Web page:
OpenDrives: Building an 8k video editing rig


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4k video is bogging down systems everywhere. So I was surprised to see native 8k video – whose files are 4 times larger than 4k – being edited natively.

They’re no newcomer, having been in shipping for seven years. OpenDrives was founded to provide high performance/cost effective NAS storage to bleeding edge media and entertainment (M&E) companies, which is where most of the team earned their stripes. But their performance and cost is winning them converts in other fields, such gene sequencing, where mountains of data are generated daily.


Their storage systems delivers up to 18GB/sec of bandwidth, enough to support multiple uncompressed 4k streams, or, as I saw, uncompressed 8k video. And they do this at a price that, they say, is up to one-third that of the industry heavyweights.


As the name suggests, they use commodity hardware as much as possible, including Intel Xeon CPUs, HGST NVMe drives, Arista and Mellanox networking, and HP servers. With considerable tuning they are able to fully saturate their hardware internally.

In fact, they find that optimizing the network is key to getting their performance to the workstation user, so they’re working with Intel to integrate 100 Gb/sec into their next gen products. Today they support up to 4 40 Gb/sec links for their external network.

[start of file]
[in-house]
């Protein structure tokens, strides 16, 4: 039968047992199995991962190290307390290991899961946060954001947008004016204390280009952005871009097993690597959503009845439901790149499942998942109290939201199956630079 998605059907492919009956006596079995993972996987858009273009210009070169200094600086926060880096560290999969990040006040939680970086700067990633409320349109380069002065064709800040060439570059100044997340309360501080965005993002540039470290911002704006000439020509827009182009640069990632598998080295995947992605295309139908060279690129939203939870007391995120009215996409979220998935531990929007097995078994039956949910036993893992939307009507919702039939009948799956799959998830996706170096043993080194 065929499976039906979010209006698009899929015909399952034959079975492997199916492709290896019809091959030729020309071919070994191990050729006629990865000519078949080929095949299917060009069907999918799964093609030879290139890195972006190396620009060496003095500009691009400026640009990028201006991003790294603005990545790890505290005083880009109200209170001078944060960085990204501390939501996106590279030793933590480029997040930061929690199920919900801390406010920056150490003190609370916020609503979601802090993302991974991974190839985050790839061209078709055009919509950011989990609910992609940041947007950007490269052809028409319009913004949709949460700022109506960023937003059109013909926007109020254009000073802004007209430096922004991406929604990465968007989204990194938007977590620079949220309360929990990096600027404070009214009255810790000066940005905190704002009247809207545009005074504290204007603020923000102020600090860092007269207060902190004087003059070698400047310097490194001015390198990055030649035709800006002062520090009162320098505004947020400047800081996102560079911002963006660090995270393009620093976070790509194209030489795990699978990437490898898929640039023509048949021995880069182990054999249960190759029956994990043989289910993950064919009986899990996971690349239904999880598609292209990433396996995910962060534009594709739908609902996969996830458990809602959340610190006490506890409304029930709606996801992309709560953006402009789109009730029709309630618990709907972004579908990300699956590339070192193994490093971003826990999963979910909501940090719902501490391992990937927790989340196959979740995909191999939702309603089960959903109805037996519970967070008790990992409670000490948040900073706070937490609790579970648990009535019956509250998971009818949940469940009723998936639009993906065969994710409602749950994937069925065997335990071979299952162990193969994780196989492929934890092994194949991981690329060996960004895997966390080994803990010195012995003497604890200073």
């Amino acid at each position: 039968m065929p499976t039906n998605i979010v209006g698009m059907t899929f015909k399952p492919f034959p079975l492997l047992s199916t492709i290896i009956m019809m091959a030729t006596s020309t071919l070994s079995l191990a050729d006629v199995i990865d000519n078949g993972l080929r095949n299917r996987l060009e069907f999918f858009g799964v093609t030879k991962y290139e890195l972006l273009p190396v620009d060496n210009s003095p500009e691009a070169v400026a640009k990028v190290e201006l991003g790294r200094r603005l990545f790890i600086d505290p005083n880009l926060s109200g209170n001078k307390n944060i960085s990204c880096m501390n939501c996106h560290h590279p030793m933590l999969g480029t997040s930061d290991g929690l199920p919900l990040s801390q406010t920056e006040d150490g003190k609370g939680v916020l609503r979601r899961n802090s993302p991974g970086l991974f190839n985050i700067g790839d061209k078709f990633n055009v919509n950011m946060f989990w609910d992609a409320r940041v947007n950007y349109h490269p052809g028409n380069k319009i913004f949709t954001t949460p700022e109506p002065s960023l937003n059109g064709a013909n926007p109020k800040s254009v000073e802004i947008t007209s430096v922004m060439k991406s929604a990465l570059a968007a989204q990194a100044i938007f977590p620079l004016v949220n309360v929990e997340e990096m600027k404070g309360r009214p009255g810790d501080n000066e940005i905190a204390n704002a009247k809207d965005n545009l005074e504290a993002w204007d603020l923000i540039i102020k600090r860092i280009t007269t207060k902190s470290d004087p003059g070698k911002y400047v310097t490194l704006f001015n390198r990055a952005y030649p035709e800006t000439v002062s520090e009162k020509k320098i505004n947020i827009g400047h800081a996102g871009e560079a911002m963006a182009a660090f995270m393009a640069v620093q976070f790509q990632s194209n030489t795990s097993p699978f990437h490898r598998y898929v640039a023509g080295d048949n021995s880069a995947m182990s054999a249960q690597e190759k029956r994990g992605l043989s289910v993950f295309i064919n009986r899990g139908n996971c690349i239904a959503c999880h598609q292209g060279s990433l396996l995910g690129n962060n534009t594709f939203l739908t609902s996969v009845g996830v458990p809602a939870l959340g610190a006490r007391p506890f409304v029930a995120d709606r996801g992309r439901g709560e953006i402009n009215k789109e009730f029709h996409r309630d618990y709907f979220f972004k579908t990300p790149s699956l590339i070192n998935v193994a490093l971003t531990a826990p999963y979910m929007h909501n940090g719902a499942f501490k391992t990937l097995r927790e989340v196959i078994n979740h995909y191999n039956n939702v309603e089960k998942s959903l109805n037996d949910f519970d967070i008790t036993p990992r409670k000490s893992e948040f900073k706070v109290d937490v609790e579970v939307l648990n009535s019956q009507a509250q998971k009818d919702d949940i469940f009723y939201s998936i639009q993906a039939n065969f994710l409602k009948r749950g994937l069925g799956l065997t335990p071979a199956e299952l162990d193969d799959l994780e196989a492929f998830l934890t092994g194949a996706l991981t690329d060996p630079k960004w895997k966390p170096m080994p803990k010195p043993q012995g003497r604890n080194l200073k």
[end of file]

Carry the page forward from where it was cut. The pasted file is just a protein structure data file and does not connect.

Anyone can buy high-end hardware. OpenDrives’ secret is in their software, starting with their use of the modern OpenZFS file system, which they’ve forked and tuned for performance. They also have a patented cache management system with aggressive pre-fetch to eliminate inter frame delays.

They use standard network protocols – SMB, NFS, NDMP and others – and standard file types, so there’s no data locking.

In addition to high performance, they also offer snapshots, replication, deduplication, mirroring, optional data in-line data compression, even variable block sizes. All included in the product’s price.

The Storage Bits take

Given the single-minded performance focus of OpenDrives, it’s clear that 8k video editing will remain the domain of high-end systems for some years to come. But that’s OK. Even a big budget feature like Gone Girl was shot in 6k, not 8k.

But this points up a larger sea change in storage, from the I/O-focused enterprise systems of 20 years ago, to the bandwidth and performance focused systems of today, driven by the incredible development of digital video over the last decade, and now, increasingly, by Big Data. Data storage is becoming ever more central to modern information infrastructures.

Courteous comments welcome, of course.

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